This is a love story between two people, a grand house and an old neighborhood. It includes magnificent gardens waiting to be born; a passion for friends, family and hydrangeas; and a zest for renewing the old while enjoying the new.
As you approach the great Mediterranean-style house perched on the hillside at Colorado and Kessler Parkway, you will notice striped parasols in front; these are placed not to shade guests, but to give homeowner Ken Row’s prized hydrangeas a respite from the afternoon sun. His love affair with the showy shrubs began in Oklahoma and grew when he bought the house six years ago. Since then, Ken and his partner, Graham Cauthorn, have been restoring the house and expanding the gardens to create two acres of paradise.
The long staircase edged with stone, the arched window’s and the large wooden front door give the impression of opulence. Inside, however, Ken and Graham have created a warm, comfortable living space while retaining much of the original design of the house. The foyer, with its dark Spanish cedar ceiling, extends a warm invitation to arriving guests. From this spot, the view extends into the living and dining areas and offers a glimpse of the pool and gardens. A buff color on the walls shows off the original, intricately-carved crown moulding and colorful artwork. Ken laughs as he points out a Susan Sales painting entitled “The Rigors of Accumulation,” and compares it to the process of restoring his house.
“Everything in this house is fortuitous,” he says, “It’s been a case of the right name dropped at the right time.” Through such luck, they found period-style iron gates in Oklahoma, as well as a carpenter whose love for the craft is found in the detailed ceiling beams and butterfly joints in an upstairs floor. They also stumbled upon some stained glass about to be discarded in Highland Park and decided to install it in the master bedroom window.
It has been a labor of love for the two homeowners to restore their house to its 1920s brilliance. They removed marble tiles that covered much of the original hardwood floors and replaced the Southwestern-style kiva fireplace with a more traditional one. Ideas come from everywhere, says Graham, who used one of many collected magazine images to inspire the master bath’s striking green tile, double sinks and glass-front cabinetry. The crafted ceilings are Ken’s original design, however. Unlike a lot of the homes in the area, this one has low ceilings. A designer assured Ken long ago not to be afraid of lower ceilings: “Bring them on down and make them interesting,” he was told. Most of his ceilings feature double beams and paint colors that are not your mother’s eggshell. “We try to stay true to the period look and feel of the house, and the neighborhood,” he says, although he also mixes in their own blended tastes.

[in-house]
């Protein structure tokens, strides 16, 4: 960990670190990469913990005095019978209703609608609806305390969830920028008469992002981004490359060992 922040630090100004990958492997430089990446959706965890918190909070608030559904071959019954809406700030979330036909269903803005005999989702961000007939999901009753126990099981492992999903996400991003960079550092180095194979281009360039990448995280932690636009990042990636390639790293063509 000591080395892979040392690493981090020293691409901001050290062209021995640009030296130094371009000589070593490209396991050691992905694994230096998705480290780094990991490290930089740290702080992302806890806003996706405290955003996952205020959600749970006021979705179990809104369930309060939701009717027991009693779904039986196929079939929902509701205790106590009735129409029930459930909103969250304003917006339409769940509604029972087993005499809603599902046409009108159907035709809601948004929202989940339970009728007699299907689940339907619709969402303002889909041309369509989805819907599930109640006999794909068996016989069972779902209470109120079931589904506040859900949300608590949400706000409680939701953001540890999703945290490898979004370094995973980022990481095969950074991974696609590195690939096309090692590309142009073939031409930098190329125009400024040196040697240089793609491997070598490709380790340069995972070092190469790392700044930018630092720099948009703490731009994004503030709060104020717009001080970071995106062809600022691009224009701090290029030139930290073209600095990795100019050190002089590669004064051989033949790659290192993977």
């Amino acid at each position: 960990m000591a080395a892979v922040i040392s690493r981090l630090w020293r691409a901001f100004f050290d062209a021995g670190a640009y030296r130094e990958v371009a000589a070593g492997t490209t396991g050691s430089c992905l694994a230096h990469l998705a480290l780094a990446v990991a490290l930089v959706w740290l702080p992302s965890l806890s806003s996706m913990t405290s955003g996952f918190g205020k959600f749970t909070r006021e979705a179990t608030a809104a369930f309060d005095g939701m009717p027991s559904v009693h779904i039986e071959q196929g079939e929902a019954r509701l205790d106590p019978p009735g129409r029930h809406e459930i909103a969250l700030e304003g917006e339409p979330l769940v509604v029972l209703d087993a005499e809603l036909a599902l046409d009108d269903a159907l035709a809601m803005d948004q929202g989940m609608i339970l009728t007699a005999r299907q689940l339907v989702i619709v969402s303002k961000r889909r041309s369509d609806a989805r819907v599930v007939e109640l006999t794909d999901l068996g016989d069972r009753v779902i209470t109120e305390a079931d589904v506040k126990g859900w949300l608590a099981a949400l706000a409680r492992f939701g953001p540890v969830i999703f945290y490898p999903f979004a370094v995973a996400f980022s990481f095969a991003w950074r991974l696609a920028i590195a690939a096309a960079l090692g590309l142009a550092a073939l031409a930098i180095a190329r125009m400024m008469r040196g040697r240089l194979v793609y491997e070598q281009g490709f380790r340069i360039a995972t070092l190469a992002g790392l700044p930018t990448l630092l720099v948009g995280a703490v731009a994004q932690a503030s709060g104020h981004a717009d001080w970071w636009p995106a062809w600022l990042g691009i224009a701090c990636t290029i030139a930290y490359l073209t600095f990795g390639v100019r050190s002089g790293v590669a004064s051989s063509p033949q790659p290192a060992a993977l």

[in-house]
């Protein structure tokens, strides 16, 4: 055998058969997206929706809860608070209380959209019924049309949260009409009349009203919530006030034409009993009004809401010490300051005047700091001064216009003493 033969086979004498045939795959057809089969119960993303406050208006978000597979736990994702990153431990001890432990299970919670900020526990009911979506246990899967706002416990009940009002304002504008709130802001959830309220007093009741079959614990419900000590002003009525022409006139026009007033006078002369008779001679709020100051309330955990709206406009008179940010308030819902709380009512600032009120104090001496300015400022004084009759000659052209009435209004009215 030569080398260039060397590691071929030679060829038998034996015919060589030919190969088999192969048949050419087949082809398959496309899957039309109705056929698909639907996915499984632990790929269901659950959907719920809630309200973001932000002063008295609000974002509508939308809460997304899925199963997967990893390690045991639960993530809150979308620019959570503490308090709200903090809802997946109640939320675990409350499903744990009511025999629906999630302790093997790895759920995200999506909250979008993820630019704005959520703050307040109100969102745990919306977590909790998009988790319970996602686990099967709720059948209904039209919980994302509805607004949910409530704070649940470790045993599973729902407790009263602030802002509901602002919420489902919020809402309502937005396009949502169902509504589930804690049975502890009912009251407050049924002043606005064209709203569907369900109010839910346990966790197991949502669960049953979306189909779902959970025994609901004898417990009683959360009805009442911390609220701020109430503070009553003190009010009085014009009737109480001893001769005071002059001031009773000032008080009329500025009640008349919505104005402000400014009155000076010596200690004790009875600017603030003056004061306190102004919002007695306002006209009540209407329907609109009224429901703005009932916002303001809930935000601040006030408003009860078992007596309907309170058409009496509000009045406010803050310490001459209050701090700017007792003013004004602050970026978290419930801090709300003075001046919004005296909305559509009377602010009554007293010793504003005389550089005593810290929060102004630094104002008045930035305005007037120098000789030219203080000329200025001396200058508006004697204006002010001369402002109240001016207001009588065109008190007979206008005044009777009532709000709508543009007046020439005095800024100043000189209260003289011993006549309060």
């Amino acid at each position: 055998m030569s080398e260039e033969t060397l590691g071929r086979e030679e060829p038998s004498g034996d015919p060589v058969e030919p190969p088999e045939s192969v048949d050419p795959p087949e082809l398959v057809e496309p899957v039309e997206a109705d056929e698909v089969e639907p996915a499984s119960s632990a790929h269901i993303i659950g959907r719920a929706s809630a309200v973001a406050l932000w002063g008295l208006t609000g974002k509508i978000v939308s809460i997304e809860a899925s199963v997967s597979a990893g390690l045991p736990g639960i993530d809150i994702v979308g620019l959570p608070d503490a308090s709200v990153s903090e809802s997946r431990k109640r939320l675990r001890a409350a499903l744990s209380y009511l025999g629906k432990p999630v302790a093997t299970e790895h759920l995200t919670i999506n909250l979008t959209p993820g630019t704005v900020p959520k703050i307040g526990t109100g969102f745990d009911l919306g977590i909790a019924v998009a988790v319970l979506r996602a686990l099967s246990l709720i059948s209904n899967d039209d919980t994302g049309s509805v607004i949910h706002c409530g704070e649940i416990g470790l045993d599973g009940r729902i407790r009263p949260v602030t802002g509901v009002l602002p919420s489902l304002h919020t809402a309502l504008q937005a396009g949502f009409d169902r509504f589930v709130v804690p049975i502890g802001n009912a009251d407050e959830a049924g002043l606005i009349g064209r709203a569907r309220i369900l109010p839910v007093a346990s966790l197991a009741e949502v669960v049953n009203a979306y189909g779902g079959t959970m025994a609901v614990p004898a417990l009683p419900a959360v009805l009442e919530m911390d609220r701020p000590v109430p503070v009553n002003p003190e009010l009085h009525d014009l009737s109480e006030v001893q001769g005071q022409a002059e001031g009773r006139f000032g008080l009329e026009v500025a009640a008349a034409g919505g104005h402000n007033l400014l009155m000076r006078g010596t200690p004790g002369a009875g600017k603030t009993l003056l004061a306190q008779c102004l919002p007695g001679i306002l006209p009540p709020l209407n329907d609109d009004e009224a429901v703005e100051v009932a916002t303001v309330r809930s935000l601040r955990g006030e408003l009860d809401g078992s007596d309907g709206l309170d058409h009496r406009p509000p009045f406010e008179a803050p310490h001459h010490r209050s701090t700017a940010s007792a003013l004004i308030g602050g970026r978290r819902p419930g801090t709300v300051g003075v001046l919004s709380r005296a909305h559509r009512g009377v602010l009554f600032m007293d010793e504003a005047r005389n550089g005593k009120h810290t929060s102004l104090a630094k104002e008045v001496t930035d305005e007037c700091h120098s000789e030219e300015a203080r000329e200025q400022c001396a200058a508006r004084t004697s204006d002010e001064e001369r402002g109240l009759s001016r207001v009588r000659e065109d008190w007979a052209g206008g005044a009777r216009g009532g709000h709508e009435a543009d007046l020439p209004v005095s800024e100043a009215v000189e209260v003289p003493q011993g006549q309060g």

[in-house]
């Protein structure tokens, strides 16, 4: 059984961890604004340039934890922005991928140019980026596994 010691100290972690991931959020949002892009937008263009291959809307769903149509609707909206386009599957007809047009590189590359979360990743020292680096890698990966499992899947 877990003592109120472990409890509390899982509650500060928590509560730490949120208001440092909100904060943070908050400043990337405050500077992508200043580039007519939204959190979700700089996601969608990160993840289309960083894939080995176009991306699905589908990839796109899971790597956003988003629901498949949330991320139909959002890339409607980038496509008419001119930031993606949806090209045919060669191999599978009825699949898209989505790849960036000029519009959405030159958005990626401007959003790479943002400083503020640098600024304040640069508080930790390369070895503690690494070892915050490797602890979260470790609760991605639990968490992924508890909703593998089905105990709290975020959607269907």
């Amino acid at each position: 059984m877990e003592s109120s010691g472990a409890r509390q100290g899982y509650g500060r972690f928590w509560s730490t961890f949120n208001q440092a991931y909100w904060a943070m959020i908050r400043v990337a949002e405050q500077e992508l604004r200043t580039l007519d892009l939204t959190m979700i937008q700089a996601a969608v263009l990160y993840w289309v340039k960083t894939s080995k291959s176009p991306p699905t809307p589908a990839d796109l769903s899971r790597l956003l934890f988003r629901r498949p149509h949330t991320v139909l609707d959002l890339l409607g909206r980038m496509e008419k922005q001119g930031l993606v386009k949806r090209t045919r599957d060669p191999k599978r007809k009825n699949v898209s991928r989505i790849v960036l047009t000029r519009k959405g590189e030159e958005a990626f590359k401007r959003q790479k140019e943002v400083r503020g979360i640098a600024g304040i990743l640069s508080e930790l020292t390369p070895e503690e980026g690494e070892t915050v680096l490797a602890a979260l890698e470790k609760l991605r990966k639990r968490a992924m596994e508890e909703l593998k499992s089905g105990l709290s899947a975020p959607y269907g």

Ken and Graham are avid gardeners and maintain the landscaping entirely themselves. Hydrangeas and dwarf yupon dominate the terraced gardens, accented by several water features, and, surprisingly for Texas, an English knot garden. A koi pond outside the guest house is home to “Graham’s babies,” while a long table on the terrace offers family and friends a magnificent view of the sunset.
Even after six years, there’s more to be done, the two ambitious homeowners claim. Belinda’s Dream rosebushes are recent additions. A new water feature and more trees are slated for the back of the property, and there are plans to install a true Japanese garden with yet another koi pond. When asked their favorite place in their home, Ken and Graham are hard-pressed to select just one. “It’s like asking a mother to pick her favorite child,” Ken says, “You love them all differently and that’s how we feel about the spaces in this house.”
In a house this old, it’s natural to wonder about past owners and, well, ghosts. Ken and Graham recount that, in fact, they, and the previous homeowners, have experienced doors mysteriously opening and closing, and items moving or disappearing for a time. They are happy to report, however, that all has been quiet the last couple of years. They take this peace as a good sign that whatever spirit may be in the house is pleased with the work they’ve done. As the spirits attest, Ken and Graham have turned a magnificent house into a true home.
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